Can a Soda Tax Save the Day?
President Obama recently told Men’s Health, “There's no doubt that our kids drink way too much soda.” But is he ready to charge parents for it? The answer may soon be yes. As debates over state and federal budgets continue to threaten public services, there is growing interest in taxing products that are unhealthy to boost tax revenue. Just as federal cigarette taxes went from $0.39 cents a pack to $1.01 in 2009, governments are looking to tax unhealthy items in a bid to make up shortfalls and positively affect the public’s health. The latest mention for trimming state deficits is soda.
The Benefits of a Soda Tax
The Center for Science in the Public Interest just published a new report, that found levying a 7-cent tax per 12-ounce of Coke or Mountain Dew could generate a total of more than $10 billion per year. Whether it’s done on the state or federal level, the windfall could help cover important programs like health coverage for Americans. Another 2009 CSPI report notes that the $147 billion dollars of medical costs spent on obesity, half of which is paid by Medicare and Medicaid, could decrease in response to the lower consumption of sodas due to the tax.
A statewide study called Bubbling Over: Soda Consumption and Its Link to Obesity in California, found that of the 24 percent of people who drank one or more sodas a day, 27 percent of them were more likely to be overweight or obese. A USDA report found that a 20 percent tax could result in a 13 percent reduction in total calorie intake from beverages in adults and 11 percent in children as exposed by this article.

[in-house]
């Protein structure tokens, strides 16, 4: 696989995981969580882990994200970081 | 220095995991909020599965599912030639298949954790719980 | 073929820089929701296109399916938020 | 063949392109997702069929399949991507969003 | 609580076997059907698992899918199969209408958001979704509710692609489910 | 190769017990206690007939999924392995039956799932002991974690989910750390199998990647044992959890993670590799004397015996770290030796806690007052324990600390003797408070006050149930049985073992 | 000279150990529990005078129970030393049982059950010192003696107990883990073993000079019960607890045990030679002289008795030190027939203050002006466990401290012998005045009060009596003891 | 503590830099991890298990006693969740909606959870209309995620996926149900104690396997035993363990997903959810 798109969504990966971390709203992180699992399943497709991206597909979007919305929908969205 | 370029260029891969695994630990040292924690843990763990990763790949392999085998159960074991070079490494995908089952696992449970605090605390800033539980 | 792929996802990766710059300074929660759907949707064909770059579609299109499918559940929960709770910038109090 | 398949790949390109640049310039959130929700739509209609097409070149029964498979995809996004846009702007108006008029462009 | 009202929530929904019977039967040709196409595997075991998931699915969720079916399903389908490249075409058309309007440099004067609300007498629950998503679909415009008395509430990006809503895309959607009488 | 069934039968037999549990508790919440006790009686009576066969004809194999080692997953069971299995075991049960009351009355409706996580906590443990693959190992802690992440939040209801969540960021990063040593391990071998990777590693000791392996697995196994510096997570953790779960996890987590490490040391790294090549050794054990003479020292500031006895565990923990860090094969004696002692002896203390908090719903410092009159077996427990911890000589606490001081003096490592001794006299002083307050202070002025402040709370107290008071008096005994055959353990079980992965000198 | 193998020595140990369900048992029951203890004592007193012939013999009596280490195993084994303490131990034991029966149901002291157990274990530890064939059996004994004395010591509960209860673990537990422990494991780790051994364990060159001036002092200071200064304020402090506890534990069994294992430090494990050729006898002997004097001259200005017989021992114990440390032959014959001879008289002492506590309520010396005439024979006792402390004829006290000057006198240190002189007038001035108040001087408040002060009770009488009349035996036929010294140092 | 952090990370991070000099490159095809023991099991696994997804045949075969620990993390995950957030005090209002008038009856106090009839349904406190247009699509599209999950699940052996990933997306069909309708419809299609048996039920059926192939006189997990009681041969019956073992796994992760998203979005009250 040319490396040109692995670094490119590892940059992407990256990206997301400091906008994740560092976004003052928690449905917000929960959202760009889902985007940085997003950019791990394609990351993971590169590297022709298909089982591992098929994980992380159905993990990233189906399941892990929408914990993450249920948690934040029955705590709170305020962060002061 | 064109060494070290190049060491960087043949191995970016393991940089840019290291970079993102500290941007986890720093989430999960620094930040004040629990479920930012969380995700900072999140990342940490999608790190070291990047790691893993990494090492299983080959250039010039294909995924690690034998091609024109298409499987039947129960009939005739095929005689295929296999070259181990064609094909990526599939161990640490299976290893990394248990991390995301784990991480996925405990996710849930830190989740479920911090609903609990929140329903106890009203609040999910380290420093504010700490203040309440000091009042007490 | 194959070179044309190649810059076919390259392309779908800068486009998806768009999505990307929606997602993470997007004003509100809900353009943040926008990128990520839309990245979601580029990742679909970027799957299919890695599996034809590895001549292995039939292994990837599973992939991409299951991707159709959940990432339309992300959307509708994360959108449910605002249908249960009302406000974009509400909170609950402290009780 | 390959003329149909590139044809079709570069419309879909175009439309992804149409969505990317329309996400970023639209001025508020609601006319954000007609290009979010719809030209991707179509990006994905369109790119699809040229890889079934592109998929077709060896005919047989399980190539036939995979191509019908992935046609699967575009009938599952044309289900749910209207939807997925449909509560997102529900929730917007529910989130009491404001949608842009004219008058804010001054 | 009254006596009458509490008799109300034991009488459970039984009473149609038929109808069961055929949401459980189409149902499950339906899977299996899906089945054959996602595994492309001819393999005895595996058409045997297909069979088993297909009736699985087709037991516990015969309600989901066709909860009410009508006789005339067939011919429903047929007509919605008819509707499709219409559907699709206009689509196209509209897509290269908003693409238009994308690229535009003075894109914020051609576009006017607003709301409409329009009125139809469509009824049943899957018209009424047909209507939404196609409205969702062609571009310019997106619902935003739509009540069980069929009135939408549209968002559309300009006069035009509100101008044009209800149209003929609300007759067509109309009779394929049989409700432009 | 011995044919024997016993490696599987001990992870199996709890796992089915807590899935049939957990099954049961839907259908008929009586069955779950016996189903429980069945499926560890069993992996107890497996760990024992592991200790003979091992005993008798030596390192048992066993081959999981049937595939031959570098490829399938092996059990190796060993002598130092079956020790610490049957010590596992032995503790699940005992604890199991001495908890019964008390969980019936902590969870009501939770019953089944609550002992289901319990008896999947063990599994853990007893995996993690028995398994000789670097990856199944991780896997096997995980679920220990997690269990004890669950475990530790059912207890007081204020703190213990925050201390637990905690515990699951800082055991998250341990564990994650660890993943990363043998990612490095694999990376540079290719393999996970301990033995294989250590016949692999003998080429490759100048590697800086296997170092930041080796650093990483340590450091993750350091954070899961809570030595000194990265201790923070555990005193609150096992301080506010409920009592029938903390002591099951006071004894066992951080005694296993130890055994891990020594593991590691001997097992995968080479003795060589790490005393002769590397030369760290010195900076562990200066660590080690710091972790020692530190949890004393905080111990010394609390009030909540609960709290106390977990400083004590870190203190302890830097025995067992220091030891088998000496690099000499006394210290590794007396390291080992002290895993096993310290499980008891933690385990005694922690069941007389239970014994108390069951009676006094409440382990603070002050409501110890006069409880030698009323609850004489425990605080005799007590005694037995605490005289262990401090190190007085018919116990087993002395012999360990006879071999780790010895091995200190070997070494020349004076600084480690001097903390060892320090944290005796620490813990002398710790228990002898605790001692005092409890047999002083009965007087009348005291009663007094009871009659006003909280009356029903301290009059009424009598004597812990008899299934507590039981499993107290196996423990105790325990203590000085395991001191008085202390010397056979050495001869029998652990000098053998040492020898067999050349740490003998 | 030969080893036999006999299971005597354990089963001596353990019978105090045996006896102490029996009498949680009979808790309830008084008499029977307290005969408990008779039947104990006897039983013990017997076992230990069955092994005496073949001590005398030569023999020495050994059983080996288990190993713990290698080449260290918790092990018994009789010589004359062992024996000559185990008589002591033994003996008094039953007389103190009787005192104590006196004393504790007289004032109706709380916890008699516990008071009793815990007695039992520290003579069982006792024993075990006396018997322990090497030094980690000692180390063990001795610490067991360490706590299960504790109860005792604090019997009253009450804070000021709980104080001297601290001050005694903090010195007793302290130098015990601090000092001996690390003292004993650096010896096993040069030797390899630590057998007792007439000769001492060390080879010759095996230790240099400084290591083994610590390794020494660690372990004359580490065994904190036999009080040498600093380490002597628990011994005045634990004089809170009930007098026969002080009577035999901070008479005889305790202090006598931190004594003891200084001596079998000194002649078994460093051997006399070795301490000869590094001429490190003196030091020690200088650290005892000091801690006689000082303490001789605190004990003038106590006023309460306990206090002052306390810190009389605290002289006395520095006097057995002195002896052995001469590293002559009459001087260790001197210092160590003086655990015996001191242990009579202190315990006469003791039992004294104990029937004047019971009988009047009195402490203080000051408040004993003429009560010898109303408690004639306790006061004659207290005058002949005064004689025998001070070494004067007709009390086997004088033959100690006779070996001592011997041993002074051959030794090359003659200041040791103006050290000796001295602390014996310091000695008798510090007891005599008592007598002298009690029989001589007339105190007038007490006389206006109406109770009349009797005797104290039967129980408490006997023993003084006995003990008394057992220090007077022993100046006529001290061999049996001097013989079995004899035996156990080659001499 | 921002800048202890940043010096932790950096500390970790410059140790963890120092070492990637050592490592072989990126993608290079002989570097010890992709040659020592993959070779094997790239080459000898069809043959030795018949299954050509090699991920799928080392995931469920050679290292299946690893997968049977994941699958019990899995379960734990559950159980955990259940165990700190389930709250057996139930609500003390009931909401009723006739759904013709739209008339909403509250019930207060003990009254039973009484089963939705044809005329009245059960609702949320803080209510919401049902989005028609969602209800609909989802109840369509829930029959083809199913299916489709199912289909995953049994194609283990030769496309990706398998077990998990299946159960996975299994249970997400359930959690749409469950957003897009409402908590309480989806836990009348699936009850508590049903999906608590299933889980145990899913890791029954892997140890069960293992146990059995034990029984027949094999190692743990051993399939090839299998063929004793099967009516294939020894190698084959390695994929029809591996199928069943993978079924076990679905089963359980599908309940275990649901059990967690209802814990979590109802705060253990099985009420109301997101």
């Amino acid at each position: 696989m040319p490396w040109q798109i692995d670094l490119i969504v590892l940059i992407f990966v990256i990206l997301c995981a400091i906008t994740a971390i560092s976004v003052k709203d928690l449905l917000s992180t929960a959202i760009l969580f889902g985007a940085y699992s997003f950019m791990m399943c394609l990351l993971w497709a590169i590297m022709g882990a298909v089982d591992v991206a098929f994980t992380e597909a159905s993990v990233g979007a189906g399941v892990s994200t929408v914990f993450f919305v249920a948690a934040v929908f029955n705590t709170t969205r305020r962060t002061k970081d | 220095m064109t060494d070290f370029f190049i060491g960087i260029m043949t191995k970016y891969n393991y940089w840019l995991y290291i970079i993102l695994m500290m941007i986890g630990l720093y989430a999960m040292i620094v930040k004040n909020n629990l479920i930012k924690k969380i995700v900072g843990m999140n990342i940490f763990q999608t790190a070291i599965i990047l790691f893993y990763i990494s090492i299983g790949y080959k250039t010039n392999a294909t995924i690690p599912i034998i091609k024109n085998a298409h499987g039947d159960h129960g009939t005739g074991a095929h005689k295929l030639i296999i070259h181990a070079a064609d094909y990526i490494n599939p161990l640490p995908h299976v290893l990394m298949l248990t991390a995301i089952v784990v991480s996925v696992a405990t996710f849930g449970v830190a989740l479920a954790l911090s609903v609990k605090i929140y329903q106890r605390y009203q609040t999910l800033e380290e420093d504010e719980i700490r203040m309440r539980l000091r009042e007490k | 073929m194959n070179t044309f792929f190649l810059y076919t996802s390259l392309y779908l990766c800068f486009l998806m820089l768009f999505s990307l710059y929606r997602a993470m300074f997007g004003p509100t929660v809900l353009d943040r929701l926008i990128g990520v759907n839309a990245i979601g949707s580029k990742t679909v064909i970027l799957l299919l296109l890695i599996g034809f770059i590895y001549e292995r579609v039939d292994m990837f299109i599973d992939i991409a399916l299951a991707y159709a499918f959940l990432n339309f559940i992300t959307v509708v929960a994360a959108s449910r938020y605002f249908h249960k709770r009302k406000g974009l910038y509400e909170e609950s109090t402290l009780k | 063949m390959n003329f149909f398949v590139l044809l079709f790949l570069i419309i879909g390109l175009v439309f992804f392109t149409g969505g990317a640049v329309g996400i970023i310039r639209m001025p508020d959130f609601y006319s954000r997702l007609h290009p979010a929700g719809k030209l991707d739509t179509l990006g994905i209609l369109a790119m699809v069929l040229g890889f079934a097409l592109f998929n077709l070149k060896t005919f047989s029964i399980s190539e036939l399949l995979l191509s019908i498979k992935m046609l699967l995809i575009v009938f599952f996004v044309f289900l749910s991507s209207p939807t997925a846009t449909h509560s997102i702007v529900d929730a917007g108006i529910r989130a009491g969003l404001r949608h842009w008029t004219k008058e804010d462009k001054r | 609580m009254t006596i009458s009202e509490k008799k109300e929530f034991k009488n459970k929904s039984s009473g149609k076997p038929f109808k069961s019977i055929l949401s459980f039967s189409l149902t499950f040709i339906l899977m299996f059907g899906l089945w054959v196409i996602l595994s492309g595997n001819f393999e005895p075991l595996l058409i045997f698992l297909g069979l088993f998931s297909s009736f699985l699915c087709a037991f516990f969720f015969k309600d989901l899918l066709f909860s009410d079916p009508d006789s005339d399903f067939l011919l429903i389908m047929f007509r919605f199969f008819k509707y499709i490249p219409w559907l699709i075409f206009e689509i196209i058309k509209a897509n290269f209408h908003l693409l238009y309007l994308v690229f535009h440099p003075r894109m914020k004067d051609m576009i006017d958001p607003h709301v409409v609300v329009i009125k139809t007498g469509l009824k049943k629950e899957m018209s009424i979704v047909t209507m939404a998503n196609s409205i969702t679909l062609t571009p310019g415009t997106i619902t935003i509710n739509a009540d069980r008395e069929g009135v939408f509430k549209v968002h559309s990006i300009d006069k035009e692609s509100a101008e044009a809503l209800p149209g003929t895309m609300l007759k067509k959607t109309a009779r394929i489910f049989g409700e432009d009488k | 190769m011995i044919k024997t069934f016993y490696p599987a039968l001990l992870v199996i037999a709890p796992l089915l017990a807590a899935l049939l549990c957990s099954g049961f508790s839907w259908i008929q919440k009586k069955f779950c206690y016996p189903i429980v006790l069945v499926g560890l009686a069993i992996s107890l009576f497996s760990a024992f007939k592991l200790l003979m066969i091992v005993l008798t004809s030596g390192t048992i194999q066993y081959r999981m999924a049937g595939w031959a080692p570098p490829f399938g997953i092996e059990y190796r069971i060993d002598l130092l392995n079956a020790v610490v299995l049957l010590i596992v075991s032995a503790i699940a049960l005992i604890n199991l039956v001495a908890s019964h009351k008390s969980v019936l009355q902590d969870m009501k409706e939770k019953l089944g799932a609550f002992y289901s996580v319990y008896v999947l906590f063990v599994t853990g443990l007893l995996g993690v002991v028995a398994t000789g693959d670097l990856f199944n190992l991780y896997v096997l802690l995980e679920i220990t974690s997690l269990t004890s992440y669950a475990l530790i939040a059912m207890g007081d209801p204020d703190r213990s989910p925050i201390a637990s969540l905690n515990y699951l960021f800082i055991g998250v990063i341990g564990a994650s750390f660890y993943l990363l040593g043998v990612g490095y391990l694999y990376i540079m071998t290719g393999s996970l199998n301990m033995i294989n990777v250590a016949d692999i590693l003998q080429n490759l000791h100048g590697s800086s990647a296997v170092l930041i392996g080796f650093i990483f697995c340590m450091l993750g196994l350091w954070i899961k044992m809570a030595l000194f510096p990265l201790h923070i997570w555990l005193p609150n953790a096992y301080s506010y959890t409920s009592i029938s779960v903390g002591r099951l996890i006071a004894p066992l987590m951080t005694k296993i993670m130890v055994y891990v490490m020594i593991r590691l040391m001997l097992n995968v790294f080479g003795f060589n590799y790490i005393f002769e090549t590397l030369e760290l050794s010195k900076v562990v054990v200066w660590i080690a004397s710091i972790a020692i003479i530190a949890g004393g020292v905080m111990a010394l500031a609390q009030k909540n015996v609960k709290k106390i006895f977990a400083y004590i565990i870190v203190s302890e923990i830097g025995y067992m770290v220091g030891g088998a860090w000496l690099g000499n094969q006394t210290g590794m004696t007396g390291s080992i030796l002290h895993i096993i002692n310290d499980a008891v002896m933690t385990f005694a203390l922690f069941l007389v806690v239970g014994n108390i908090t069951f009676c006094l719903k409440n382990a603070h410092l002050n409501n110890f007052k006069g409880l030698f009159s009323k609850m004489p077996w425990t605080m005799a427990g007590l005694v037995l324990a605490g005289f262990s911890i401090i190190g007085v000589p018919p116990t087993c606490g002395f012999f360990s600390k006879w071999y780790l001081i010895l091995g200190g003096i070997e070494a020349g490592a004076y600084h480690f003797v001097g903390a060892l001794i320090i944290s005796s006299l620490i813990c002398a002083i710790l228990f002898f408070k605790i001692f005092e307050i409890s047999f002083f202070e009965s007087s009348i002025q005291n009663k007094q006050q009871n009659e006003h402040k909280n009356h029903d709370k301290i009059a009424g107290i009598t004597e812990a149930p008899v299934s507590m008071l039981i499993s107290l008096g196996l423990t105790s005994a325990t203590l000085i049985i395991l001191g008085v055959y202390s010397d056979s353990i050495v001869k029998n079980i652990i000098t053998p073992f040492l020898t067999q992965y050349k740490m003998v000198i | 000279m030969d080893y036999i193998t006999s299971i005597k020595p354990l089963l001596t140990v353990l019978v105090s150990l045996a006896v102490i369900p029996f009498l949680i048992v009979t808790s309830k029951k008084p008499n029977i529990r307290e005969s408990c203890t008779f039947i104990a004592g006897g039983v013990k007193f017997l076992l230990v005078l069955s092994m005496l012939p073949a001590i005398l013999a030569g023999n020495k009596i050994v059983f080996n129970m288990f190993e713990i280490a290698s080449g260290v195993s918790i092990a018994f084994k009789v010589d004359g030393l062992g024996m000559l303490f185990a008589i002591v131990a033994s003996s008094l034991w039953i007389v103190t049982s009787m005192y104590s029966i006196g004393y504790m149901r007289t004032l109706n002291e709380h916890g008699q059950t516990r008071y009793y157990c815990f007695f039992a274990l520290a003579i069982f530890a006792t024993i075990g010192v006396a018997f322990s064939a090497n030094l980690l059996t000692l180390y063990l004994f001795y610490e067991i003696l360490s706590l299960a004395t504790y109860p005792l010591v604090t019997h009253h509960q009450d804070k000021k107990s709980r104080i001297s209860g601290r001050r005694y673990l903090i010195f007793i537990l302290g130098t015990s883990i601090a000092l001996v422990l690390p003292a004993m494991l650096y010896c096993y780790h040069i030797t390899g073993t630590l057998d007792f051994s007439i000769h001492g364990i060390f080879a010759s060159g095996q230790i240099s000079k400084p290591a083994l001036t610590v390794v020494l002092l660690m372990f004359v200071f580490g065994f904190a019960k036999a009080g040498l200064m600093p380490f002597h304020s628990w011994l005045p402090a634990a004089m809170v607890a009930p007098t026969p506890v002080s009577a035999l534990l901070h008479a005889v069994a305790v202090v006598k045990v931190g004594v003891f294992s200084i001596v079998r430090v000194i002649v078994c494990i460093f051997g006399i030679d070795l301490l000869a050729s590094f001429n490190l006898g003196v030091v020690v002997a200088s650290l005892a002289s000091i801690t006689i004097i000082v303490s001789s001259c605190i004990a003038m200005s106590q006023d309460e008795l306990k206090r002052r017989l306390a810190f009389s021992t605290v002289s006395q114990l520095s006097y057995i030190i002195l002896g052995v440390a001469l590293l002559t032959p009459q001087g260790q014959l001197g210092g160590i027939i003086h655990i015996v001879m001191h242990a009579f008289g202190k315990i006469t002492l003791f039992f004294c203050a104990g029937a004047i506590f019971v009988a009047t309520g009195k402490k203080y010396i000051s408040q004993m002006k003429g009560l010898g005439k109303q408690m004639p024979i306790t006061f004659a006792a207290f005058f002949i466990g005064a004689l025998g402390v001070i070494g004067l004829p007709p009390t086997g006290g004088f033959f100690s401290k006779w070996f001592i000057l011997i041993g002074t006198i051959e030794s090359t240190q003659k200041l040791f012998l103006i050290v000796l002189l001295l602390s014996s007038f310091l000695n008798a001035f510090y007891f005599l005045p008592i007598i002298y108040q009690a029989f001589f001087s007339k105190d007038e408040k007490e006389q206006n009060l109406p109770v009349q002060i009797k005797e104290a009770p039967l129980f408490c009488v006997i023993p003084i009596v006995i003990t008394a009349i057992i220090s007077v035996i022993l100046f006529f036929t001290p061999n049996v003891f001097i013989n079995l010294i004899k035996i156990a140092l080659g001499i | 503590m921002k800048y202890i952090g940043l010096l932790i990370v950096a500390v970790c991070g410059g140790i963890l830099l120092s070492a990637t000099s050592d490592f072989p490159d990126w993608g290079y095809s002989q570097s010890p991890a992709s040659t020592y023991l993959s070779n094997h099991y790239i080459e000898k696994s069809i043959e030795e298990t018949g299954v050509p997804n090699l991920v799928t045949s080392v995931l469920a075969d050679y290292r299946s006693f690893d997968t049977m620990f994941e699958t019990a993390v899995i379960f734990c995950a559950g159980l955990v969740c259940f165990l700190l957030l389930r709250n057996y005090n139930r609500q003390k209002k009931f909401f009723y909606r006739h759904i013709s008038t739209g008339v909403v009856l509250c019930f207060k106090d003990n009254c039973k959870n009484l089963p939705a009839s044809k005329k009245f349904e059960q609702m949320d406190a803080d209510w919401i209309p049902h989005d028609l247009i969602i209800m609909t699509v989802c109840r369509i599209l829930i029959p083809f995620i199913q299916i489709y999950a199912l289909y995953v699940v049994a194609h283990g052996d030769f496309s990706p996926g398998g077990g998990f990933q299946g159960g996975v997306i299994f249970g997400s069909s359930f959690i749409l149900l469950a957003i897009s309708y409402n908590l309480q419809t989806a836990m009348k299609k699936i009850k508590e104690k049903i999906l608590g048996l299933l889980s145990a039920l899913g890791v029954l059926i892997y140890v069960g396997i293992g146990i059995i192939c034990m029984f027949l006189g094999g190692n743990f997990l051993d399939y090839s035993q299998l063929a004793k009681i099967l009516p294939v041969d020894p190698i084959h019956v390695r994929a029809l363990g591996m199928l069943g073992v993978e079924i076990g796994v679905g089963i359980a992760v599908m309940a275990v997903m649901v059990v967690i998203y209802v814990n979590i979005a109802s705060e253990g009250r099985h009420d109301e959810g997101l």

Taking the Cut
While Robert Greenstein of the Center on Budget and Policy Priorities as well as Michael F. Jacobson of the Center for Science in the Public Interest recommended an excise tax on sugary drinks, lawmakers seem to be skittish of the possible public outrage that may result. But while New York’s Governor Patterson may have received a tough break from tax payers for proposing an 18 percent tax on non-diet sodas in 2009, people in Georgia, where a 4 percent tax has been levied, or the other 32 states that have some form of soda tax, have been largely silent.
The other risk, according to a recent Huffington Post article is its effects on consumers pockets during the economic downturn. Susan Neely, head of the American Beverage Association, called the new tax a "money grab, pure and simple," coming at a time when "New Yorkers continue to struggle through a tough economy with double-digit unemployment rates." But that may just be propaganda from the soda industry who’s top two performers, PepsiCo and Coke already 13 and 24 percent profit margins respectively, for selling beverages that largely contain artificial flavors, water and high fructose corn syrup.
The Political Fallout
Despite a clear advantage to public health and an economic positive for tax revenue and medical expenditure savings, why hasn’t a federal soda tax been levied? The answer may be a lack of public interest for or against it. Because of a lack of public involvement on this issue, the political landscape warrants mention of bigger issues such as unemployment and housing. For this reason, the soda tax will either be levied without public vote, or ignored. Either way, the negative affect on public health due to excessive soda consumption may very well continue.
Should we have a state soda tax?
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If you drink soda, would you stop if it cost more?
For a complete review, read the Health Policy Report, The Public Health and Economic Benefits of Taxing Sugar-Sweetened Beverages, by Kelly Brownell, professor and director of the Rudd Center for Food Policy and Obesity at Yale University, Thomas Frieden, the health commissioner for the city of New York, and others in the New England Journal of Medicine.